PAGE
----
A Monte-Carlo method for interface dosimetry of beta emitters.
Buffa FM., Verhaegen F., Flux GD., Dearnaley DP.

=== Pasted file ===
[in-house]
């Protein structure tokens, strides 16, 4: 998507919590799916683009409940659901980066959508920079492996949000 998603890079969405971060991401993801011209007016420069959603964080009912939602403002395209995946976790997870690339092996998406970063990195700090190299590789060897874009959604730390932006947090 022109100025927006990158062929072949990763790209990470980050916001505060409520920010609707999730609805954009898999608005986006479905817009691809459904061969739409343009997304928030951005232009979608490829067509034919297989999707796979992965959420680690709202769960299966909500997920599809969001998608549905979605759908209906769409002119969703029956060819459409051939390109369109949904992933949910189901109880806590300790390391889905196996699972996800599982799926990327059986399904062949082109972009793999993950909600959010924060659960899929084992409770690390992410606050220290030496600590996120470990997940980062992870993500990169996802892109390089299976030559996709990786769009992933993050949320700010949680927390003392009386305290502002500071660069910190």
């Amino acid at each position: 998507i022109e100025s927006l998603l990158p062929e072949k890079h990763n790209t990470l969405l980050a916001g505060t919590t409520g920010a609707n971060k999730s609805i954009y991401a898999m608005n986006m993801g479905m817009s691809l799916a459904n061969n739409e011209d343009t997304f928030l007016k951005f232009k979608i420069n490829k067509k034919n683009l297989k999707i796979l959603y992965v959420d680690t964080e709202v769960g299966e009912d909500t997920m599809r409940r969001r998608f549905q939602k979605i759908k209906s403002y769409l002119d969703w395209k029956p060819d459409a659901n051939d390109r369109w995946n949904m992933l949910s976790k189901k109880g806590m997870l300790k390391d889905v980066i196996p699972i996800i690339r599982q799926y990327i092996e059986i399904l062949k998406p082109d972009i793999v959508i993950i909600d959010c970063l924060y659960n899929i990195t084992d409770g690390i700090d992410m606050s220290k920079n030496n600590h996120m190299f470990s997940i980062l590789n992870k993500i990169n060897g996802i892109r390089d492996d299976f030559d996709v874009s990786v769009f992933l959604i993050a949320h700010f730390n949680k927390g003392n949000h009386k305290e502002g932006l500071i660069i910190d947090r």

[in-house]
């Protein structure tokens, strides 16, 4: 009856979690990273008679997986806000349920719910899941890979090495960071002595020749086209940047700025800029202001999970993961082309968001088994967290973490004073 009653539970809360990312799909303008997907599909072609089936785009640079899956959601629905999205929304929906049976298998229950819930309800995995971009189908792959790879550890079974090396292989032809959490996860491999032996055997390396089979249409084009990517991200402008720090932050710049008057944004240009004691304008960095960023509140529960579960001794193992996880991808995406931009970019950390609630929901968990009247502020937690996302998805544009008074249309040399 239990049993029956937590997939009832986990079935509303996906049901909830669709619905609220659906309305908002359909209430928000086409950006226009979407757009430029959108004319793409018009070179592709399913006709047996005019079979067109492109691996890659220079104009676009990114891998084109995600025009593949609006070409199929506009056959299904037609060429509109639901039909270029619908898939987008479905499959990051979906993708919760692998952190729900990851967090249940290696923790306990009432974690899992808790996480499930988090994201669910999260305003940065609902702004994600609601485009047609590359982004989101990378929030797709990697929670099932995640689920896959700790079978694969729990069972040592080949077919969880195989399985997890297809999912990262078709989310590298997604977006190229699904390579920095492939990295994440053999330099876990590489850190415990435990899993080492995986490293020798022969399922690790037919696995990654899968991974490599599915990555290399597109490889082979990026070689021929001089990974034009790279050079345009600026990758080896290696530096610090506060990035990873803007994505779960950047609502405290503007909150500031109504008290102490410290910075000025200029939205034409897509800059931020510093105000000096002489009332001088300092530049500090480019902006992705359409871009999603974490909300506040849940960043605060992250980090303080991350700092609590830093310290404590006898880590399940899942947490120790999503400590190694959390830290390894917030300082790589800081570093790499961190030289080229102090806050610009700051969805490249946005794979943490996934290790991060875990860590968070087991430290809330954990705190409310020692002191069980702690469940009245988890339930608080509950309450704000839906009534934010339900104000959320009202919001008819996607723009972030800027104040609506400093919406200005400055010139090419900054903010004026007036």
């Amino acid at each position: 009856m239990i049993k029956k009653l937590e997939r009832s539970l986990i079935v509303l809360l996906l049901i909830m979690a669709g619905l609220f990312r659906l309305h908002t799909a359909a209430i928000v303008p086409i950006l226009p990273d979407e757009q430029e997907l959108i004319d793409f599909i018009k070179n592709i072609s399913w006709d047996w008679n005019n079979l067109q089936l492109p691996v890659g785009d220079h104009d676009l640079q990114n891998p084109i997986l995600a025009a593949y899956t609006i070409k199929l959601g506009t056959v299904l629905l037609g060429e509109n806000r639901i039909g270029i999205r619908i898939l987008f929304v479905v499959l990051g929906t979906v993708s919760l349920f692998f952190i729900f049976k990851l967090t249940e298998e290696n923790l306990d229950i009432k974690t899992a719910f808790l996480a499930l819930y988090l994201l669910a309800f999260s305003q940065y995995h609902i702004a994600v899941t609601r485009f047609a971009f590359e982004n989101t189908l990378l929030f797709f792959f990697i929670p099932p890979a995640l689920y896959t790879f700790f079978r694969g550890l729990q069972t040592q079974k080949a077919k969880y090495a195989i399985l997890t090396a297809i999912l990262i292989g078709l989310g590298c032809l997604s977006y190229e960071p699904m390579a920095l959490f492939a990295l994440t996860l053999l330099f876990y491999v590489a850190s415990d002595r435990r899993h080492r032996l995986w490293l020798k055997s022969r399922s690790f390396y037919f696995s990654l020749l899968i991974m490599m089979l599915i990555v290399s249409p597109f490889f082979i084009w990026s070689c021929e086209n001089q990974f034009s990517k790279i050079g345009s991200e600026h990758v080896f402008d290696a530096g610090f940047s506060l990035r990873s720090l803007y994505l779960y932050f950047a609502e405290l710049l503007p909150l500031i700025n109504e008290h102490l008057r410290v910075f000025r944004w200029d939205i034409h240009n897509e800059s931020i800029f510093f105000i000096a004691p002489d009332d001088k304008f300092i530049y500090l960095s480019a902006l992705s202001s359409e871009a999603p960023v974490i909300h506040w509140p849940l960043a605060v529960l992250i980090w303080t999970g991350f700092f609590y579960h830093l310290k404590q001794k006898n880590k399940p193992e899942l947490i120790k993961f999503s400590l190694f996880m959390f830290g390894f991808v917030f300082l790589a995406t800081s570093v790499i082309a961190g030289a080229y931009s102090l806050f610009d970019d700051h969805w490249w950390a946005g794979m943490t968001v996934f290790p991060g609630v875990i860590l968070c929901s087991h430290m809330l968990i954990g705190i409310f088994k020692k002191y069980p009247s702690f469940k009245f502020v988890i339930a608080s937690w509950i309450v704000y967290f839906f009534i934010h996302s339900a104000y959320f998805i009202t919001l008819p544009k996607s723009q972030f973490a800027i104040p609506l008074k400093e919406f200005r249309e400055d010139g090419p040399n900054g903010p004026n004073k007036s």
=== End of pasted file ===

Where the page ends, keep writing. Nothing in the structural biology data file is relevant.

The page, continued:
Biologically targeted radiotherapy optimization requires accurate dose estimation, from macroscopic to cellular/subcellular dimensions. In particular, dose perturbations produced at interfaces between dissimilar media could affect therapy outcome. The magnitude of these perturbations depends on a complex set of parameters. This study investigates perturbations on electron dose for materials with atomic numbers (Z) up to 79 (79Au) at their interface with water as a function of Z, energy, distance from interface and geometry. A Monte-Carlo method that produces absorbed dose distributions in a voxel geometry has been developed using EGSnrc transport routines. Heterogeneous media and activity distributions can be input into this code. The backscatter dose factor (BSDF), which quantifies interface dose perturbations, was estimated using this code. The BSDF magnitude ranged from approximately 3% to approximately 50%, depending on source energy and Z. The BSDF decreased with increasing energy and showed a logarithmic dependence on Z. Empirical functions were fit to the results, that could be used to correct dose calculations performed using dose-point-kernels estimated in water, to cases involving different scattering materials. The BSDF was found to be highly dependent on interface geometry and scoring volume; thus it is vital that BSDFs are used only in geometry conditions that are similar to those in which they were originally produced.